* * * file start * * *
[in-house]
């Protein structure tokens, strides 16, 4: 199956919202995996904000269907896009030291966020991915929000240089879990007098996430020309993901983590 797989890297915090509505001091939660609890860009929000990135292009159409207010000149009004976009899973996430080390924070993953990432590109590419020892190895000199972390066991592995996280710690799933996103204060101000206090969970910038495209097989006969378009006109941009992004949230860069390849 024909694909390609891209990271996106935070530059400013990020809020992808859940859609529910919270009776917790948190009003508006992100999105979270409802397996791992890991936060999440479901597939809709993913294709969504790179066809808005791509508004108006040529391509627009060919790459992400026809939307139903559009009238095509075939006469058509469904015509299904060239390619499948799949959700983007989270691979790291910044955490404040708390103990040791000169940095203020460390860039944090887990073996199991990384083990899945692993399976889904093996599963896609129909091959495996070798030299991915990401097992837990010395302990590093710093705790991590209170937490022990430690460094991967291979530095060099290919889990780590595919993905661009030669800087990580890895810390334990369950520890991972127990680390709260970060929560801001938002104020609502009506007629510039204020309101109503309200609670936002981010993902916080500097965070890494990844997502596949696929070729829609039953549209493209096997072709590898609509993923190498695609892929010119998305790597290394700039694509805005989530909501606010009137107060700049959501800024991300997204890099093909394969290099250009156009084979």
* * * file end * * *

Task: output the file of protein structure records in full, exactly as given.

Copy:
[in-house]
């Protein structure tokens, strides 16, 4: 199956919202995996904000269907896009030291966020991915929000240089879990007098996430020309993901983590 797989890297915090509505001091939660609890860009929000990135292009159409207010000149009004976009899973996430080390924070993953990432590109590419020892190895000199972390066991592995996280710690799933996103204060101000206090969970910038495209097989006969378009006109941009992004949230860069390849 024909694909390609891209990271996106935070530059400013990020809020992808859940859609529910919270009776917790948190009003508006992100999105979270409802397996791992890991936060999440479901597939809709993913294709969504790179066809808005791509508004108006040529391509627009060919790459992400026809939307139903559009009238095509075939006469058509469904015509299904060239390619499948799949959700983007989270691979790291910044955490404040708390103990040791000169940095203020460390860039944090887990073996199991990384083990899945692993399976889904093996599963896609129909091959495996070798030299991915990401097992837990010395302990590093710093705790991590209170937490022990430690460094991967291979530095060099290919889990780590595919993905661009030669800087990580890895810390334990369950520890991972127990680390709260970060929560801001938002104020609502009506007629510039204020309101109503309200609670936002981010993902916080500097965070890494990844997502596949696929070729829609039953549209493209096997072709590898609509993923190498695609892929010119998305790597290394700039694509805005989530909501606010009137107060700049959501800024991300997204890099093909394969290099250009156009084979």